chuck is a recent competitor to supercollider; still not that actively developed, surely in part because their source-management is AFAICT innocent of all innovations in collaborative source code since the 90s, so contributing is too tedious for anyone to bother. Get it to together and get a public github URL, Princeton hermits.
Wait what? You can just use a normal programming language with a lovely IDE and a sensible debugger, and still make music?
- JuliaAudio does audio processing in Julia
- STK is a C++ library implementing a lot of synthesis algorithms in a bareback style, with a special emphasis on physical modelling algorithms for virtual instruments.
- maximilian is Mick Grierson’s C++ library for doing audio graphs, and seems to be a pragmatic choice for many artists (Direct source link)
- Juce seems to be the cross-platform Audio-GUI of choice and can host faust code; so that’s nice. I wonder if it can plug into maximilian?
- Beads brings realtime audio to java. Here’s an intro. It’s really an excellent no-fuss way of creating musical audio rapidly. Recommended if you handle java. Disclaimer: I work with the creator of this library author, Ollie Bown, and am therefore biassed.
- Light spatialization is the specialty of the gaming-oriented open-source OpenAL
- Comprehensive spatialization is the specialty of the open-source SSR
- python options listed under art python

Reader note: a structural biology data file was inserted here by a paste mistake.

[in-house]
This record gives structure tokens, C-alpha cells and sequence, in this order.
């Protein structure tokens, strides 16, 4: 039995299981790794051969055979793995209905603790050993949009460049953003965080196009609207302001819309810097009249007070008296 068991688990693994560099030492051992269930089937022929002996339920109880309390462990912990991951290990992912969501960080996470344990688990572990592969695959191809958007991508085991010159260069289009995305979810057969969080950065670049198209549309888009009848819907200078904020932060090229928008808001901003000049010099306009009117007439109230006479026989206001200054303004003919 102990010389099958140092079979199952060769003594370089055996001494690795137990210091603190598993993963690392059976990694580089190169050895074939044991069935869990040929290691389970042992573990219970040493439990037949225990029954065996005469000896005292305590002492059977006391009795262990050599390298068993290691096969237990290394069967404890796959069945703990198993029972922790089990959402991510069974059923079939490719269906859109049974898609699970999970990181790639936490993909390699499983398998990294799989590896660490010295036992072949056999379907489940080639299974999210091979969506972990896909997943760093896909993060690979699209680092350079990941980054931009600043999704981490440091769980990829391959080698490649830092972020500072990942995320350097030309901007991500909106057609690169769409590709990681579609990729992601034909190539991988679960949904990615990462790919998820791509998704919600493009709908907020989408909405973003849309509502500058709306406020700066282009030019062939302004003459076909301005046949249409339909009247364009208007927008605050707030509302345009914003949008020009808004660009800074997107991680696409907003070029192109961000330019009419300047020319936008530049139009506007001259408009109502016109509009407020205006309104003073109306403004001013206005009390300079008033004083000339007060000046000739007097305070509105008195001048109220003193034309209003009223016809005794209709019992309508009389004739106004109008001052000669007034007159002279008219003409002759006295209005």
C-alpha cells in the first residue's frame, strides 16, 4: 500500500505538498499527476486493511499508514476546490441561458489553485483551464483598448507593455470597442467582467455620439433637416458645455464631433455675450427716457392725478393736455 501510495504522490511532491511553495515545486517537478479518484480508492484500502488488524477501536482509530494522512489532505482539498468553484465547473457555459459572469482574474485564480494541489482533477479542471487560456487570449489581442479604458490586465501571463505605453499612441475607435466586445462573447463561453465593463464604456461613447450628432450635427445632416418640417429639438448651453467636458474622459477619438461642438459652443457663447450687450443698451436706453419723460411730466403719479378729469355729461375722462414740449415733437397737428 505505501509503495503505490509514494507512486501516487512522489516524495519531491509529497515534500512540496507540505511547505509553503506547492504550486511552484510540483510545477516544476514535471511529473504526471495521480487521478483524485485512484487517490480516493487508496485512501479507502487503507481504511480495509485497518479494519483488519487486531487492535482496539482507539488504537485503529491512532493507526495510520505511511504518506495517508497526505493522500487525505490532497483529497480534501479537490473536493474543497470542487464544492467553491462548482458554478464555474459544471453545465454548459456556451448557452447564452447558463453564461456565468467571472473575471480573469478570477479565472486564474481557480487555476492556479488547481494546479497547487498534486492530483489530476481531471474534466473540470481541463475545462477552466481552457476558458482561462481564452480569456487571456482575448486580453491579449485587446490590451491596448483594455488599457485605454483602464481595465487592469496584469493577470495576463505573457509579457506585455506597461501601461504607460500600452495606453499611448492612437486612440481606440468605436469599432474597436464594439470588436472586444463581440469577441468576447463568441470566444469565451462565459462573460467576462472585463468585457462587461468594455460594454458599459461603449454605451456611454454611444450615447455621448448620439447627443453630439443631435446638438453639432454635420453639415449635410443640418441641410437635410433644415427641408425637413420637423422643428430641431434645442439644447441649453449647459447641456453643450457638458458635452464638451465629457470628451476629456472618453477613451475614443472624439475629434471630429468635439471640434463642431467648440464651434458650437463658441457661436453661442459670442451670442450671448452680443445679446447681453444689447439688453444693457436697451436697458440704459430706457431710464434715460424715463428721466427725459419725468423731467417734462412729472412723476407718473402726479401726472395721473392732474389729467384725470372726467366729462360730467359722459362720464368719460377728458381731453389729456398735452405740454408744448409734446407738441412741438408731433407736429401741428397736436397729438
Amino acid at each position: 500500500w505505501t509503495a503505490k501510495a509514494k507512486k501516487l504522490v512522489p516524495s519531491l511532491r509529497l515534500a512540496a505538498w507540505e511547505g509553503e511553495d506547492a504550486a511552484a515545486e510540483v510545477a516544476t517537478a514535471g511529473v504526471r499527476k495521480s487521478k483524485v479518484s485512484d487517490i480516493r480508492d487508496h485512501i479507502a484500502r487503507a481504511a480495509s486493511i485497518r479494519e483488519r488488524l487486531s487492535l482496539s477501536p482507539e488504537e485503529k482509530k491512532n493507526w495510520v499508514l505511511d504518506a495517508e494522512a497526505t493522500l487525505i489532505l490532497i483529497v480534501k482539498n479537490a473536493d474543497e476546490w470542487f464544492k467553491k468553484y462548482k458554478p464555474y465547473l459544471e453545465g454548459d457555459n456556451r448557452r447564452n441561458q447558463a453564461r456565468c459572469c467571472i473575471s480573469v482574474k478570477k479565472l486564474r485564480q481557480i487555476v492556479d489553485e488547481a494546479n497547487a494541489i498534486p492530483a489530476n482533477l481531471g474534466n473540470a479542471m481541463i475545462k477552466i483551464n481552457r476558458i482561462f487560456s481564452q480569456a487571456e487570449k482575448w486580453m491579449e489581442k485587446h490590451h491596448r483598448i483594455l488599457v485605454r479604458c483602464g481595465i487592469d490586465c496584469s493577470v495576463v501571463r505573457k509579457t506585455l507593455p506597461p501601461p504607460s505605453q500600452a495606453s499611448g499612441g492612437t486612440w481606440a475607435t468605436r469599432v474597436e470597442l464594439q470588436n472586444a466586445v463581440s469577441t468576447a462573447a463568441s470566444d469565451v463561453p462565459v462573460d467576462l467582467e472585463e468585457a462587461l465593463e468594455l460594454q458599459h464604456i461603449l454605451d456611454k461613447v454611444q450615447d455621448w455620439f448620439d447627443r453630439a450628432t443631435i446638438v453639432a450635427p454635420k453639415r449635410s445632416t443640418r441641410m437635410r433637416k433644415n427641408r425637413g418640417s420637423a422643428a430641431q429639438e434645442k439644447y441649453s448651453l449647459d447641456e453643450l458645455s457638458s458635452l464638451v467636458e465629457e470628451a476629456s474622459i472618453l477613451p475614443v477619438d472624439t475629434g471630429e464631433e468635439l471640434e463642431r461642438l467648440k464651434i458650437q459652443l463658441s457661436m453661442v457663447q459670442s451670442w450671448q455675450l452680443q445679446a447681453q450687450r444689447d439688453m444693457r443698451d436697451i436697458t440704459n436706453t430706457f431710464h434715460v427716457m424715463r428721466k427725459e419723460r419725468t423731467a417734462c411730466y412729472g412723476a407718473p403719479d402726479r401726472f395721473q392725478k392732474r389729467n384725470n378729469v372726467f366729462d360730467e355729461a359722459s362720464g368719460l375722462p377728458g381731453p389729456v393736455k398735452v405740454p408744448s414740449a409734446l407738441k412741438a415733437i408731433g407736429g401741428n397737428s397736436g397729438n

- protoplug looks cool; it runs jit-compiled lua scripts as DSP/whatever engines in a VST plugin. But few venture into this ghetto.
Graphical dataflow programming languages. A specific kind of DSL, with a visual function graph interpretation.
For the record, I hate programming using visual dataflow, although I do like visualizing my programs this way. The patchers that offer only a GUI workflow are arse-backwards for my work process, forcing you to click a million times to do every simple thing. But they are famous, and seem simple to the sort of people who prefer clicking on 100 buttons instead of tapping 100 keys. These are the same kind of people who will drive their cars until the rims are on the road rather than take half an hour to pump up the tyres.
Some of the patchers avoid this - faust, and puredata (the latter is is pure patcher per default, but you can persuade it). Also supercollider and chuck are usually classed as patchers, but AFAICT patching style visualisation is broken for both these, so I don’t know what’s going on in this world anymore. Aside: this is being mainstreamed slightly outside of audio by projects like Luna, which approach pure functional languages in this way. Well, Haskell at least.
There is a giant hub of patcher enthusiasts at patchstorage.
MaxMSP, the expensive, bloated, pretty, popular one, with crashy-but-convenient Ableton Live integration